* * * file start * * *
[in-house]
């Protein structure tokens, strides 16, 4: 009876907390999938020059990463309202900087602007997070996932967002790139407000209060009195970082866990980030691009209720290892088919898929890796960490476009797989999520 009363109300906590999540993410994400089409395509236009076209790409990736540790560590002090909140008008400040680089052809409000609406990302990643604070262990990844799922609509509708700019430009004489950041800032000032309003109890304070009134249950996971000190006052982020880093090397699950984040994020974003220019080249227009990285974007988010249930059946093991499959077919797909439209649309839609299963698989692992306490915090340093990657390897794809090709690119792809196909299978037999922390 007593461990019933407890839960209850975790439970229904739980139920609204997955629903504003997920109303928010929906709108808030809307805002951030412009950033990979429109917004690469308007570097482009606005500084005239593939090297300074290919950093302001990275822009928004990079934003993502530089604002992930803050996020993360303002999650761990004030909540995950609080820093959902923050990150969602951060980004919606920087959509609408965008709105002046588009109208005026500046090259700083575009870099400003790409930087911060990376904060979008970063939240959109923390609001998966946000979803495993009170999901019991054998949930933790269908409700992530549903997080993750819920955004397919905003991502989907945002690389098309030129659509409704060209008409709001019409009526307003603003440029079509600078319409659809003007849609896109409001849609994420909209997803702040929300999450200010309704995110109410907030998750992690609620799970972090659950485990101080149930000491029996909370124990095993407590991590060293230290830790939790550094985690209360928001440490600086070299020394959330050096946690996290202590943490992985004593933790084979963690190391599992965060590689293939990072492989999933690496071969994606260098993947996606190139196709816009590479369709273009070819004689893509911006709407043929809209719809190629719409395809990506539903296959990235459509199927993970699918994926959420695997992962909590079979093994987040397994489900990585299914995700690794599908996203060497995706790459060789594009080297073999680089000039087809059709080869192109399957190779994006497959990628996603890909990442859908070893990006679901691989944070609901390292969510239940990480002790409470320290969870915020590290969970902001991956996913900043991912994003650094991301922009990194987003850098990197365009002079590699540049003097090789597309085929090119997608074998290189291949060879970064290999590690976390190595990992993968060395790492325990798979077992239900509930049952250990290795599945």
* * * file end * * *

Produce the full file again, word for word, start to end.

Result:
[in-house]
């Protein structure tokens, strides 16, 4: 009876907390999938020059990463309202900087602007997070996932967002790139407000209060009195970082866990980030691009209720290892088919898929890796960490476009797989999520 009363109300906590999540993410994400089409395509236009076209790409990736540790560590002090909140008008400040680089052809409000609406990302990643604070262990990844799922609509509708700019430009004489950041800032000032309003109890304070009134249950996971000190006052982020880093090397699950984040994020974003220019080249227009990285974007988010249930059946093991499959077919797909439209649309839609299963698989692992306490915090340093990657390897794809090709690119792809196909299978037999922390 007593461990019933407890839960209850975790439970229904739980139920609204997955629903504003997920109303928010929906709108808030809307805002951030412009950033990979429109917004690469308007570097482009606005500084005239593939090297300074290919950093302001990275822009928004990079934003993502530089604002992930803050996020993360303002999650761990004030909540995950609080820093959902923050990150969602951060980004919606920087959509609408965008709105002046588009109208005026500046090259700083575009870099400003790409930087911060990376904060979008970063939240959109923390609001998966946000979803495993009170999901019991054998949930933790269908409700992530549903997080993750819920955004397919905003991502989907945002690389098309030129659509409704060209008409709001019409009526307003603003440029079509600078319409659809003007849609896109409001849609994420909209997803702040929300999450200010309704995110109410907030998750992690609620799970972090659950485990101080149930000491029996909370124990095993407590991590060293230290830790939790550094985690209360928001440490600086070299020394959330050096946690996290202590943490992985004593933790084979963690190391599992965060590689293939990072492989999933690496071969994606260098993947996606190139196709816009590479369709273009070819004689893509911006709407043929809209719809190629719409395809990506539903296959990235459509199927993970699918994926959420695997992962909590079979093994987040397994489900990585299914995700690794599908996203060497995706790459060789594009080297073999680089000039087809059709080869192109399957190779994006497959990628996603890909990442859908070893990006679901691989944070609901390292969510239940990480002790409470320290969870915020590290969970902001991956996913900043991912994003650094991301922009990194987003850098990197365009002079590699540049003097090789597309085929090119997608074998290189291949060879970064290999590690976390190595990992993968060395790492325990798979077992239900509930049952250990290795599945």